One of my Marywood High School friends Mary Beth – the firstborn daughter of a big Irish Catholic family – was named in honor of Mary the mother of Jesus, thanks to her own mother’s devotion to Our Lady. Every girl in their family, in fact, was named for Mary – Margaret Mary, Susan Marie, etc. While we chuckled to ourselves at the time, all these years later I feel a kinship with Mary Beth’s mom.
As we celebrate Mary this May, we mothers can relate to her hardships. Having experienced the tumultuous drama of childbirth, I contemplate how gracefully she accepted giving birth in a humble stable. Knowing how excruciating it is to see one of my children in pain, I understand how difficult it must have been for Our Lady to remain silent in her sorrow over Jesus’s struggles, His torture and crucifixion.
But the story about Mary that I love most is the tale of the wedding at Cana.
The mother of our Lord is concerned that the just-married couple will be embarrassed when guests realize they have run out of wine at the reception. Mary goes to her son and asks him to please do something about it so that the celebration can continue, but He tells her it isn’t the right time for Him to reveal His gifts.
Rather than meekly sitting back down and enjoying her glass of water Mary takes her son in hand and essentially orders Him to do as she asks. As a dutiful Jewish son He realizes that He is in a losing battle with His gently insistent mother and relents. Turning water into the finest wine, He reveals Himself as the Son of God.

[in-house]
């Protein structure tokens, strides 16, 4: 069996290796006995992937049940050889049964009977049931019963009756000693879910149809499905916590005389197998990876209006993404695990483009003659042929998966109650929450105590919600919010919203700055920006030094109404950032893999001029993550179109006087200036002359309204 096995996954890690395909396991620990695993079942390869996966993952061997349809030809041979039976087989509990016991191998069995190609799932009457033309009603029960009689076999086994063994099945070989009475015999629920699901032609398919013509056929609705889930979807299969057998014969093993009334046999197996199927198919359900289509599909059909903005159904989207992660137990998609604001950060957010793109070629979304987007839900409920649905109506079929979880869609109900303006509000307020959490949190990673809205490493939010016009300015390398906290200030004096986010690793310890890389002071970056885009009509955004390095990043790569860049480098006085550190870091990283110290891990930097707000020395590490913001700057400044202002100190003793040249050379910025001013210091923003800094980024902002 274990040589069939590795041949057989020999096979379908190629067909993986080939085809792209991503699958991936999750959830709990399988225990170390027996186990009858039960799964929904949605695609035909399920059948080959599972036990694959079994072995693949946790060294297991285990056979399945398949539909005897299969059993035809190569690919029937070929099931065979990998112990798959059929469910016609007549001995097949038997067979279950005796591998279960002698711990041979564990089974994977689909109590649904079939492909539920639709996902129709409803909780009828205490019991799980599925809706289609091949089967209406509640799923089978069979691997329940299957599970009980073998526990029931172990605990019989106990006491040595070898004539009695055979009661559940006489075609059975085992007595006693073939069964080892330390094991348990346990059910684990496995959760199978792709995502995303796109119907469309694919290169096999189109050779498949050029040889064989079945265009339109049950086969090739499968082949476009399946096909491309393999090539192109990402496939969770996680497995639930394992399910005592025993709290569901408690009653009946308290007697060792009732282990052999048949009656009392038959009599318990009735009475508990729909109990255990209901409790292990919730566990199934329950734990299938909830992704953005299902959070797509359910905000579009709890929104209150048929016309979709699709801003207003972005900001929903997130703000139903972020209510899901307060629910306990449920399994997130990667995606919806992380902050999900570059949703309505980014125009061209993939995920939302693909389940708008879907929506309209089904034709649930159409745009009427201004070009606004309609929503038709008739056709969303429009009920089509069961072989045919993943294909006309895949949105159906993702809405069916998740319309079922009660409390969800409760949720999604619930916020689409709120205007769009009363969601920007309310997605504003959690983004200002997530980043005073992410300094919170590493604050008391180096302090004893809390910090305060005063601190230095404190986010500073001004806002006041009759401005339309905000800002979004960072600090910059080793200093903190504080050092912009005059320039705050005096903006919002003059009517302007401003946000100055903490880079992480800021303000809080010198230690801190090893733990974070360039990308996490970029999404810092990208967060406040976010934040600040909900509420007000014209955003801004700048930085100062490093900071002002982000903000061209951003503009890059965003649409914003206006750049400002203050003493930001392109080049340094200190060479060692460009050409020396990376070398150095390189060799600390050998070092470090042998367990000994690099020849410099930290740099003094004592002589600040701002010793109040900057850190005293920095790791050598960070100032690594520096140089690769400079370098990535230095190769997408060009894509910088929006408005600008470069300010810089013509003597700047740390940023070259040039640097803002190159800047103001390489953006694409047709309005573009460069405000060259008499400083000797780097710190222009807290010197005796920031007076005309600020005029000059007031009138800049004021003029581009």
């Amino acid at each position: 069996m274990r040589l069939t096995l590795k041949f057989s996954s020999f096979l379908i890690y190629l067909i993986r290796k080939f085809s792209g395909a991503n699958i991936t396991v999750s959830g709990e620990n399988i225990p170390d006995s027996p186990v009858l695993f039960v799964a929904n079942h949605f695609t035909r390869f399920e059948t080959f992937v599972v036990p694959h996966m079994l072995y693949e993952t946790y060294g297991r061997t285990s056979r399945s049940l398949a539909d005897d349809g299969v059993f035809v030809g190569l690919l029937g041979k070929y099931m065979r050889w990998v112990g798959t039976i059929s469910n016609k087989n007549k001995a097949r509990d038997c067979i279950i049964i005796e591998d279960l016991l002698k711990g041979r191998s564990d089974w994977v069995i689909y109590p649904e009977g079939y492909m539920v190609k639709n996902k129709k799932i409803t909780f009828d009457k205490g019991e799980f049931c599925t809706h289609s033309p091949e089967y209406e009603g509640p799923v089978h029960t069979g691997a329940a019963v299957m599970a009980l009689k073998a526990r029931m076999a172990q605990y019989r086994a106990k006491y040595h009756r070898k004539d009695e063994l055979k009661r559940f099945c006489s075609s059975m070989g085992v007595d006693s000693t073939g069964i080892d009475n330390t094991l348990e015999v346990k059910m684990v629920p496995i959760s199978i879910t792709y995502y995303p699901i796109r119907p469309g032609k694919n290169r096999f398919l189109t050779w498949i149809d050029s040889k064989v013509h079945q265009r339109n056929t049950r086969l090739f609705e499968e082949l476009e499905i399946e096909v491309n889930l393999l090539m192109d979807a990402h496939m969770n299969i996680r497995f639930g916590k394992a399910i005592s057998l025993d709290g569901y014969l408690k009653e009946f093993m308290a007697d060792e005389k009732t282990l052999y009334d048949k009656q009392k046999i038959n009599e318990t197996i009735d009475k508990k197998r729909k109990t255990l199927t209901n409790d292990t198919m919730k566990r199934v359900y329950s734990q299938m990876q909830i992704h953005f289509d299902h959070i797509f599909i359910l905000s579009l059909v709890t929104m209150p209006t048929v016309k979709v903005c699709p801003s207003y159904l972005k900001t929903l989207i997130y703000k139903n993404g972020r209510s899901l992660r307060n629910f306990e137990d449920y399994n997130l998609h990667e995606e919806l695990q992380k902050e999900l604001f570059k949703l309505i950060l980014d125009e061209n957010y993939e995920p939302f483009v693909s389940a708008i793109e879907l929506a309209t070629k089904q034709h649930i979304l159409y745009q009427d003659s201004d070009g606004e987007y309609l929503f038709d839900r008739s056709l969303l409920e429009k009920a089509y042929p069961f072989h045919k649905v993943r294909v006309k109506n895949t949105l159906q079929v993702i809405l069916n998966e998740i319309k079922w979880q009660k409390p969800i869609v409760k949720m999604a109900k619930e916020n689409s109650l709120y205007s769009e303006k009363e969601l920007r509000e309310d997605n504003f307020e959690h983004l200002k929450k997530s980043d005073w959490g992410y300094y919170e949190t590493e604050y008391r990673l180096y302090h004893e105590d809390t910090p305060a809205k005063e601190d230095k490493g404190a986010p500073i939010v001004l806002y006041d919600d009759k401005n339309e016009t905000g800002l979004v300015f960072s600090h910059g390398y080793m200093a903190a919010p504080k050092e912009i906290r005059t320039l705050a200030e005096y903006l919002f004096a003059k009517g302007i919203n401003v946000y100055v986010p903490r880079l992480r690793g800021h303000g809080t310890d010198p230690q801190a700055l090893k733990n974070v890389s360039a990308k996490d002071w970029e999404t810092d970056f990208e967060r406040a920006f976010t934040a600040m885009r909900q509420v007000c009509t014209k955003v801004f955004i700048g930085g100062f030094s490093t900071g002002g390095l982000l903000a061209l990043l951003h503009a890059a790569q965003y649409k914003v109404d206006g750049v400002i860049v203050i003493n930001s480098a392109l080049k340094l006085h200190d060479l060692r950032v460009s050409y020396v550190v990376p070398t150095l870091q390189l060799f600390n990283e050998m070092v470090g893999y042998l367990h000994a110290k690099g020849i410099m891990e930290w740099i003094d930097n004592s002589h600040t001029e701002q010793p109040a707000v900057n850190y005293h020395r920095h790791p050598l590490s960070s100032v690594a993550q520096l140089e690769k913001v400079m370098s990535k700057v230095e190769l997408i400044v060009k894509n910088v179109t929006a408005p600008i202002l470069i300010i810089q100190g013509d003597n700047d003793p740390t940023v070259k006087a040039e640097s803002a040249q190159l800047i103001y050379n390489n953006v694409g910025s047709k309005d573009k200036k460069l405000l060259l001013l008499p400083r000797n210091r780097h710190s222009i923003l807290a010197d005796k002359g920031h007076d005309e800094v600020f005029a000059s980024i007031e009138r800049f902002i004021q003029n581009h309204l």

Mary must have been so proud.
Mary and her month of May reminds us that our Catholic faith calls us to witness a mother’s love in the most profound and dramatic way possible. We honor Mary as the mother of Jesus and the mother of us all. Through her we can plead for intercession to God and to be blessed with her grace in our daily lives.
When I was growing up I always thought of Mary as meek and mild, but when I first became a mother I grew to understand her courage. Who could have a faith in God so strong as to let themselves be used as the vessel for His son, knowing the shunning she must have received as an unwed mother?
Today one of my favorite ways to pray is the rosary. My Dad’s mother, a Catholic convert and notorious insomniac, used to pray the rosary as she fell asleep each night. As I grow older I understand more fully that praying to Mary in that way is centering and meditative.
May brings flowers and fruit and the fullness of spring and seems the perfect time to honor a great woman of faith who exemplifies God’s steadfast and eternal love.